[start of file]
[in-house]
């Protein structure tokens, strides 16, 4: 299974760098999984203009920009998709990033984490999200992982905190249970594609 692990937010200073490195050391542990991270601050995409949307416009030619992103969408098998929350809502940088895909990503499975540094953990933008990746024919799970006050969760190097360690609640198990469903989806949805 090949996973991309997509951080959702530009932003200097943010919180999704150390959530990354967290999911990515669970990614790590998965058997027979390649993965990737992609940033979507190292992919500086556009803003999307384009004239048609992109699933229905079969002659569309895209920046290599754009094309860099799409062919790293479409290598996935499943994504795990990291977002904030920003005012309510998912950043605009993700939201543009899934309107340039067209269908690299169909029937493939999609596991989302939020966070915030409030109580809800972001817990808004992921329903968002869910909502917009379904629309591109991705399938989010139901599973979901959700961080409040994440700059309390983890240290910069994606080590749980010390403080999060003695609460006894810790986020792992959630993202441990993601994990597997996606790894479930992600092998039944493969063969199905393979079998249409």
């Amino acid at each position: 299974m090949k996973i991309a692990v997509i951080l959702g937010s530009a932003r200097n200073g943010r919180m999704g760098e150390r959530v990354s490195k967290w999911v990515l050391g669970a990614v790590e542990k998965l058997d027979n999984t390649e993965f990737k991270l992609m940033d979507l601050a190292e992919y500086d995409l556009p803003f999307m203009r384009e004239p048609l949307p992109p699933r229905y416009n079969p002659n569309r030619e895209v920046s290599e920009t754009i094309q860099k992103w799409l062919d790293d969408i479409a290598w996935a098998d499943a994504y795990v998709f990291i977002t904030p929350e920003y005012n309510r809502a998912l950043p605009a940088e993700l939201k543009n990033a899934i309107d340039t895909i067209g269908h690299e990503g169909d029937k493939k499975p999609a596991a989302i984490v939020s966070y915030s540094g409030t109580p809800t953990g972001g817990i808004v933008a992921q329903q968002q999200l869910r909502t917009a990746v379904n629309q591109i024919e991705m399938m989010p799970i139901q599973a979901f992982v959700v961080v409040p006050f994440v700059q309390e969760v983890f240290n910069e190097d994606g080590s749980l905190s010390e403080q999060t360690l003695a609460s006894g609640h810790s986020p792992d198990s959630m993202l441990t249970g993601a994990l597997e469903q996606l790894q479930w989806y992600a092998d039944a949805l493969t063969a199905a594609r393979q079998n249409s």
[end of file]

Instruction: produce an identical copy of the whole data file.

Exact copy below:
[in-house]
């Protein structure tokens, strides 16, 4: 299974760098999984203009920009998709990033984490999200992982905190249970594609 692990937010200073490195050391542990991270601050995409949307416009030619992103969408098998929350809502940088895909990503499975540094953990933008990746024919799970006050969760190097360690609640198990469903989806949805 090949996973991309997509951080959702530009932003200097943010919180999704150390959530990354967290999911990515669970990614790590998965058997027979390649993965990737992609940033979507190292992919500086556009803003999307384009004239048609992109699933229905079969002659569309895209920046290599754009094309860099799409062919790293479409290598996935499943994504795990990291977002904030920003005012309510998912950043605009993700939201543009899934309107340039067209269908690299169909029937493939999609596991989302939020966070915030409030109580809800972001817990808004992921329903968002869910909502917009379904629309591109991705399938989010139901599973979901959700961080409040994440700059309390983890240290910069994606080590749980010390403080999060003695609460006894810790986020792992959630993202441990993601994990597997996606790894479930992600092998039944493969063969199905393979079998249409």
């Amino acid at each position: 299974m090949k996973i991309a692990v997509i951080l959702g937010s530009a932003r200097n200073g943010r919180m999704g760098e150390r959530v990354s490195k967290w999911v990515l050391g669970a990614v790590e542990k998965l058997d027979n999984t390649e993965f990737k991270l992609m940033d979507l601050a190292e992919y500086d995409l556009p803003f999307m203009r384009e004239p048609l949307p992109p699933r229905y416009n079969p002659n569309r030619e895209v920046s290599e920009t754009i094309q860099k992103w799409l062919d790293d969408i479409a290598w996935a098998d499943a994504y795990v998709f990291i977002t904030p929350e920003y005012n309510r809502a998912l950043p605009a940088e993700l939201k543009n990033a899934i309107d340039t895909i067209g269908h690299e990503g169909d029937k493939k499975p999609a596991a989302i984490v939020s966070y915030s540094g409030t109580p809800t953990g972001g817990i808004v933008a992921q329903q968002q999200l869910r909502t917009a990746v379904n629309q591109i024919e991705m399938m989010p799970i139901q599973a979901f992982v959700v961080v409040p006050f994440v700059q309390e969760v983890f240290n910069e190097d994606g080590s749980l905190s010390e403080q999060t360690l003695a609460s006894g609640h810790s986020p792992d198990s959630m993202l441990t249970g993601a994990l597997e469903q996606l790894q479930w989806y992600a092998d039944a949805l493969t063969a199905a594609r393979q079998n249409s």